35 votes

Tilderinoes with mental health issues: do you feel like happiness is impossible?

By “happiness” I don't mean “the place where happy people are happy all the time”, but rather “the absence of persisting suffering”.

For some context, I've been suffering from clinical depression for over nine years now. Maybe more. I've been hurt by other people many times in my life, especially in childhood and during school. I have almost never felt connected to another human being, and the older I get, the harder it gets to get any kind of intimacy. I feel like “I'm a creep and I'm a weirdo” regularly, as if my teen angst has never left me. On a good day I will merely be tired, and I think I don't need to describe a bad day.

Recently I've been discovering interesting approaches to therapy and using awareness to “pull yourself by the boot straps”, but whenever the time comes to actually use them in practice, a very real question: “Why should I do it? Happiness is impossible, I will always be what I am, so why go through additional pain of trying to change anything when the result isn't guaranteed?”.

So the question is: how do you answer this (loaded) question? How do you get back your faith in better future for yourself when you have so little experience actually being better? Can you actually do that?

39 comments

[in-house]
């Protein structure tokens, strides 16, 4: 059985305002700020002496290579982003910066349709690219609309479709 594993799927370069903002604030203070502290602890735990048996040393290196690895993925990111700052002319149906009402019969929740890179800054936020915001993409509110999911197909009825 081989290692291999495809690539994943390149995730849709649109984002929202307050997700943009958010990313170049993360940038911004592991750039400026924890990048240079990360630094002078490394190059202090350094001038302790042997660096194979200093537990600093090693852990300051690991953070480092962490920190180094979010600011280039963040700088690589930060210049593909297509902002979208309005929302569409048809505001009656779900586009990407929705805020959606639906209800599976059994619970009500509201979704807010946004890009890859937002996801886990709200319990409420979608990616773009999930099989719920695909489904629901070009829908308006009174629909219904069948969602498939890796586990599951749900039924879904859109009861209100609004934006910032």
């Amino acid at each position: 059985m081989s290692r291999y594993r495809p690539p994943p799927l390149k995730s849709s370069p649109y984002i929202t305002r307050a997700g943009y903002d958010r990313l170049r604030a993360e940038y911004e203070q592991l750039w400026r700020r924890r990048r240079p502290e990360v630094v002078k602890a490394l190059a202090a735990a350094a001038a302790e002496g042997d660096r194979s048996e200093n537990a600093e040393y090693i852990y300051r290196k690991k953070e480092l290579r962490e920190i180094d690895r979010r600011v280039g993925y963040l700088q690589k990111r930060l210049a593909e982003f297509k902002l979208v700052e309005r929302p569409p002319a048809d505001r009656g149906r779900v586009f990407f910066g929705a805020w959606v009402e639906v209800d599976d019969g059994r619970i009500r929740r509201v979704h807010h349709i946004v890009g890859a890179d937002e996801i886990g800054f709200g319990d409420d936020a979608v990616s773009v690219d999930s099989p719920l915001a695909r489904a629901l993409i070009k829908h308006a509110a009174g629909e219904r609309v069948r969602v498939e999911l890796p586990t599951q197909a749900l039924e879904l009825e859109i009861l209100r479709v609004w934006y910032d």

1. [2]
    ThatFanficGuy Link
    My case is not nearly as severe or intense that many of the perspectives I'd read, so I'm not entirely sure my reply is appropriate, reflective of the question in its entirety, or particularly...

    My case is not nearly as severe or intense that many of the perspectives I'd read, so I'm not entirely sure my reply is appropriate, reflective of the question in its entirety, or particularly useful. My days are filled with worry and dread, but I'd rarely wanted to end my life. I've had self-harm issues – and scars to prove it. I have mental scars that will haunt me until I die, but they don't prevent me from functioning to a reasonable capacity.

    So, I worry that what I have to say may be out of place, or even unwelcome, because the kind of people that are likely to read this thread often have their issues with much higher intensity. I worry that I could muddy the water, which is never the intent.

    That said, if my words may help even one person figure their path out, I can not stay quiet.

    So.